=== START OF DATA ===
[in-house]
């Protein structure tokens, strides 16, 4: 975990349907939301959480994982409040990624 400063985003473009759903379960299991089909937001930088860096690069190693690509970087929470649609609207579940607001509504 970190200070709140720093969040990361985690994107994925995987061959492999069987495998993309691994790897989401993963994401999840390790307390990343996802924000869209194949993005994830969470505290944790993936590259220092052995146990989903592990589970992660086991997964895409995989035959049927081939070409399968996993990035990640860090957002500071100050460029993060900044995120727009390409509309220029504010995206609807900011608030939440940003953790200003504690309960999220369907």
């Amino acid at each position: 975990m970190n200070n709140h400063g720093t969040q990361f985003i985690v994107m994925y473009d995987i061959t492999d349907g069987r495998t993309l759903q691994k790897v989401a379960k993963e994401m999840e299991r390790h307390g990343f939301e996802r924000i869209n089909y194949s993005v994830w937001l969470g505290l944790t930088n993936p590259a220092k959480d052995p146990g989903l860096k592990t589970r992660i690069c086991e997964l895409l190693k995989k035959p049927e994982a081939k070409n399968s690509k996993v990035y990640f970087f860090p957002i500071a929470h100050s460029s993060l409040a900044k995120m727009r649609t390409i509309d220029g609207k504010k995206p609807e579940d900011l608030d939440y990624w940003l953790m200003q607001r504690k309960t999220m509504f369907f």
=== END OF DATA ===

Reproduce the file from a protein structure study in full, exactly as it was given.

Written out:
[in-house]
């Protein structure tokens, strides 16, 4: 975990349907939301959480994982409040990624 400063985003473009759903379960299991089909937001930088860096690069190693690509970087929470649609609207579940607001509504 970190200070709140720093969040990361985690994107994925995987061959492999069987495998993309691994790897989401993963994401999840390790307390990343996802924000869209194949993005994830969470505290944790993936590259220092052995146990989903592990589970992660086991997964895409995989035959049927081939070409399968996993990035990640860090957002500071100050460029993060900044995120727009390409509309220029504010995206609807900011608030939440940003953790200003504690309960999220369907």
């Amino acid at each position: 975990m970190n200070n709140h400063g720093t969040q990361f985003i985690v994107m994925y473009d995987i061959t492999d349907g069987r495998t993309l759903q691994k790897v989401a379960k993963e994401m999840e299991r390790h307390g990343f939301e996802r924000i869209n089909y194949s993005v994830w937001l969470g505290l944790t930088n993936p590259a220092k959480d052995p146990g989903l860096k592990t589970r992660i690069c086991e997964l895409l190693k995989k035959p049927e994982a081939k070409n399968s690509k996993v990035y990640f970087f860090p957002i500071a929470h100050s460029s993060l409040a900044k995120m727009r649609t390409i509309d220029g609207k504010k995206p609807e579940d900011l608030d939440y990624w940003l953790m200003q607001r504690k309960t999220m509504f369907f």